Conclusion. Les enseignants de l’étude s’intéressaient à l’EDD et certains ont exprimé le désir d’en savoir plus sur l’EDDPE et d’un changement transformateur. Les enseignants ont également montré la nécessité de faire preuve de courage et de professionnalisme pour montrer la voie dans la recherche du contenu et des activités pertinents pour l’EDD. Les enseignants luttaient pour trouver de nouvelles façons de répondre aux exigences des documents constitutifs, en particulier pendant une crise planétaire.Points principaux
- L’éducation à la durabilité en tant que contenu et en tant que pédagogie doit déjà commencer dans l’éducation de la petite enfance.
- Les points de vue des enseignants suédois du préscolaire sur la durabilité sont à la fois des exemples de « business as usual » et de nouvelles dimensions dans la pratique.
- Nous pouvons apprendre beaucoup des projets de recherche et développement, à la fois sur ce qui se passe dans la pratique, mais aussi sur la façon d’influencer la pratique.
- L’éducation transformatrice peut changer des structures et des pratiques non durables. C’est la voie à suivre dans l’éducation pour un monde durable.
We are living in challenging times, ecologically, socially, politically, and economically. It is a time with an urgent need for a transformation that requires new and sustainable ways of living (IPCC, 2021). Young children are exposed to these global challenges. Global economic growth has decreased the number of children living in poverty and the child mortality rate; however, we see global challenges in the form of obesity, segregation, poverty, and inequity.
There are also signs that inequality is increasing on a global scale during the Covid-19 pandemic, creating a larger gap between rich and poor, and negatively affecting children’s access to high quality education and basic health care. Furthermore, increased migration puts new challenges to many countries, which demands reconsideration of traditional approaches in institutions for care and learning. And finally, we see clear environmental threats on a global scale in the form of global warming, surpassing of planetary boundaries, and natural disasters. Education and health, as two sides of the same coin, are in this respect prerequisites for sustainability.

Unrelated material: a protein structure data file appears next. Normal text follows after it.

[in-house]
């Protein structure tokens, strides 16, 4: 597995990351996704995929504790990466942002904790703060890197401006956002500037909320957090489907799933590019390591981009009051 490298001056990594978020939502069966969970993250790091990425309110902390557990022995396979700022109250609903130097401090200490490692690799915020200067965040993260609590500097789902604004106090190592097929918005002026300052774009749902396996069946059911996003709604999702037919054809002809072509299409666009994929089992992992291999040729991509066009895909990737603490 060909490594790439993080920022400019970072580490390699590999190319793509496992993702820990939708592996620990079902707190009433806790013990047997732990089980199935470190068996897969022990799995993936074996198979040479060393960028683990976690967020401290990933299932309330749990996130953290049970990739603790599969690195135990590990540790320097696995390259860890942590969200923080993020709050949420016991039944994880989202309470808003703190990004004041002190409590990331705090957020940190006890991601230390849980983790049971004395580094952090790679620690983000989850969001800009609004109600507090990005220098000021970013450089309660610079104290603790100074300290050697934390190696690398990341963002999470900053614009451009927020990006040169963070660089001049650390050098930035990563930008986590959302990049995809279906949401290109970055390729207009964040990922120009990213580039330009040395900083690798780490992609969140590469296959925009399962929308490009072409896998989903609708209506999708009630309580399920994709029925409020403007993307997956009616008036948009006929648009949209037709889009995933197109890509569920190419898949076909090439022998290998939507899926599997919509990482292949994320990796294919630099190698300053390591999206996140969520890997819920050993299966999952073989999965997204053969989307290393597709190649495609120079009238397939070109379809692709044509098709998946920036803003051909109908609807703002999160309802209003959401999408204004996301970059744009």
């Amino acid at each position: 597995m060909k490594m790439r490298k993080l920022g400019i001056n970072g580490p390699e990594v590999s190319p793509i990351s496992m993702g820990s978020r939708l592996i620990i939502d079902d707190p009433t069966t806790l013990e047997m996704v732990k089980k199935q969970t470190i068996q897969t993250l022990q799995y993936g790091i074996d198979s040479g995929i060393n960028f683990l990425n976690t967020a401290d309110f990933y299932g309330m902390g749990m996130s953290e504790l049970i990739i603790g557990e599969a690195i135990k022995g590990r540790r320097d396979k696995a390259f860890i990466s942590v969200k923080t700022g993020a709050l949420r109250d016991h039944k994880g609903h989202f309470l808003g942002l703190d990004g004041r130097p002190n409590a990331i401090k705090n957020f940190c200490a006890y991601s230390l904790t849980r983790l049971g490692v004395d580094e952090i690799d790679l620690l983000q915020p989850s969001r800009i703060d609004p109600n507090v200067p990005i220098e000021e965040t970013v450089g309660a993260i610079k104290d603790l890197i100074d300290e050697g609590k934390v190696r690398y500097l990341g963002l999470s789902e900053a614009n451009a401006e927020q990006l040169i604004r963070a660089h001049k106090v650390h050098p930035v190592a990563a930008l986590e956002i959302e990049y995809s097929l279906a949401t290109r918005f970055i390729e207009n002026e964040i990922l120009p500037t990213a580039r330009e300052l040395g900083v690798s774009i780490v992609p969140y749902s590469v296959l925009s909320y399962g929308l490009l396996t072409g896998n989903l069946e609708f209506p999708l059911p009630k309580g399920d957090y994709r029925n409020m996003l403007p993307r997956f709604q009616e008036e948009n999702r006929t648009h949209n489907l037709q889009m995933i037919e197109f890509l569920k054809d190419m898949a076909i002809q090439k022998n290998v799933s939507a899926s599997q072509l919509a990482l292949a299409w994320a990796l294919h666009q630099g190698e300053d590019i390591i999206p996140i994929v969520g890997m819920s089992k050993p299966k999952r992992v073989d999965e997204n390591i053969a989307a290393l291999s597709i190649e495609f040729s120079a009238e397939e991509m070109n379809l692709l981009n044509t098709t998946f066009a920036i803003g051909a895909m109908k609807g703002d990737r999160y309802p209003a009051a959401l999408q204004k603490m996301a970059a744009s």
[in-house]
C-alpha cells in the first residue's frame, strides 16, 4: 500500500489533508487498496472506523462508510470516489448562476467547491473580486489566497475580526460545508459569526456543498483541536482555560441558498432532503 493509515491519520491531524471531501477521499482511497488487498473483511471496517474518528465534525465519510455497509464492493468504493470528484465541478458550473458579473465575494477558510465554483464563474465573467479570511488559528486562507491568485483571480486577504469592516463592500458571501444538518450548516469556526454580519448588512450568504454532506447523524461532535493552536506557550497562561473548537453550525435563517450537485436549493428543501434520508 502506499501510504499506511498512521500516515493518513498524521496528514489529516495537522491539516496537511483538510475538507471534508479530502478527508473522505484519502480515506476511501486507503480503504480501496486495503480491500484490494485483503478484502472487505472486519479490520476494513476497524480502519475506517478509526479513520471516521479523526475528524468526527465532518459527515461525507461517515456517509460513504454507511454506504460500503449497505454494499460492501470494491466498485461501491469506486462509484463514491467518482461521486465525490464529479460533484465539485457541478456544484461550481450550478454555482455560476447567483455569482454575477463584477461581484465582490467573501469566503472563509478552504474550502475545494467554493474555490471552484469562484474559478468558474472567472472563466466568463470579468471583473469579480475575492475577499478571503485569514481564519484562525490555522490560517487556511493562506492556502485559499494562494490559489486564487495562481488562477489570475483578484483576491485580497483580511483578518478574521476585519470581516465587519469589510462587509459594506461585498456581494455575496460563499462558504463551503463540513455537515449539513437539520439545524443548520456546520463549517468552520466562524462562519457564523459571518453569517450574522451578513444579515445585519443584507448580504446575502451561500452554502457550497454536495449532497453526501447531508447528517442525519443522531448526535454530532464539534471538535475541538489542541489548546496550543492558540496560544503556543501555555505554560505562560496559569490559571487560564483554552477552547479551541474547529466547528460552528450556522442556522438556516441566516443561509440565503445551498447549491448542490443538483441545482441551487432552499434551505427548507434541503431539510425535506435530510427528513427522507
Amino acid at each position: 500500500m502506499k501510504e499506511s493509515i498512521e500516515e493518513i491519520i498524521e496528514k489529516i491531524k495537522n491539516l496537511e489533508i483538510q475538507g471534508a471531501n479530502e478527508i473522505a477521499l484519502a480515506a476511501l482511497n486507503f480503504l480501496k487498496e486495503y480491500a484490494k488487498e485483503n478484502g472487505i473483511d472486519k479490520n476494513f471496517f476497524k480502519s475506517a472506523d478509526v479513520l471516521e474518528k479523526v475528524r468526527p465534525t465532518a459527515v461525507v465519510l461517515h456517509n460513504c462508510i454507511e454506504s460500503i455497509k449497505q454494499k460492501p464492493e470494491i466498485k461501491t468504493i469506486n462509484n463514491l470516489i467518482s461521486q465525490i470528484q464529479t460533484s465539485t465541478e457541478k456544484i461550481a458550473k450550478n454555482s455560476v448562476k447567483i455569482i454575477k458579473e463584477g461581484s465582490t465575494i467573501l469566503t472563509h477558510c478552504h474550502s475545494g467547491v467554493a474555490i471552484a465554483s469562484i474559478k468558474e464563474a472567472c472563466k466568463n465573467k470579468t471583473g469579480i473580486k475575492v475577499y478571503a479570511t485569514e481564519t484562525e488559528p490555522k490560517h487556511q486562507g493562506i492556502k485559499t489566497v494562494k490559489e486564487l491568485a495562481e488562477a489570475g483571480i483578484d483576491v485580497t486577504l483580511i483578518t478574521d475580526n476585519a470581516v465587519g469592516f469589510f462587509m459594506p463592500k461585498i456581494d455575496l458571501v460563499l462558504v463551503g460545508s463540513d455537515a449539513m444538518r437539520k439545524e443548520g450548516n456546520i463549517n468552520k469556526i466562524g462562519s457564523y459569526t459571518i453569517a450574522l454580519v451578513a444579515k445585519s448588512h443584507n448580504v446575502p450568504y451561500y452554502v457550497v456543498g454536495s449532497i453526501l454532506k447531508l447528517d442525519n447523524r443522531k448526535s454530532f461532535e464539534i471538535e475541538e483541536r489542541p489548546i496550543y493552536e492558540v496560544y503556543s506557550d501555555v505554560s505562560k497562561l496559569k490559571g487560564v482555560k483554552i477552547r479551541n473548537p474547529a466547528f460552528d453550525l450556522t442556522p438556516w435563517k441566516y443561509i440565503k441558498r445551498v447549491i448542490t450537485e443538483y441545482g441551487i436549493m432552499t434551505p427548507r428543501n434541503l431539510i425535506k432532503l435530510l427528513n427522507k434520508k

Education, from preschool to higher education, has been recognized as playing a crucial role in the change toward sustainable ways of living, now and in the future (Davis & Elliott, 2014). And this task starts already in early childhood education (Pramling Samuelsson, 2011).
In this article the process of implementing education for sustainability in Swedish Early Childhood Education (ECE) is scrutinized. We answer the need for further understanding about how early childhood education for sustainability (ECEfS) is being handled in ECE practice (Elliott, et al., 2020) by studying teachers in the process of implementing ECEfS. In Sweden, the term “education for sustainable development” is evident in policy and politics (SOU, 2019, p. 13). In this article we use the terms “education for sustainability” (EfS) and “early childhood education for sustainability” (ECEfS) aligned with a critical perspective. However, when referring to or quoting from policy texts, we use their concept of sustainable development. In the research field of ECEfS, children are seen as both important agents for change and participants who are important for creating a sustainable future, and teachers have a crucial role to play to support children in this. Also, teachers’ knowledge about issues of sustainability and their awareness of the urgency of action are crucial to reorienting all education towards sustainability (UNESCO, 2020; Elliott et al., 2020).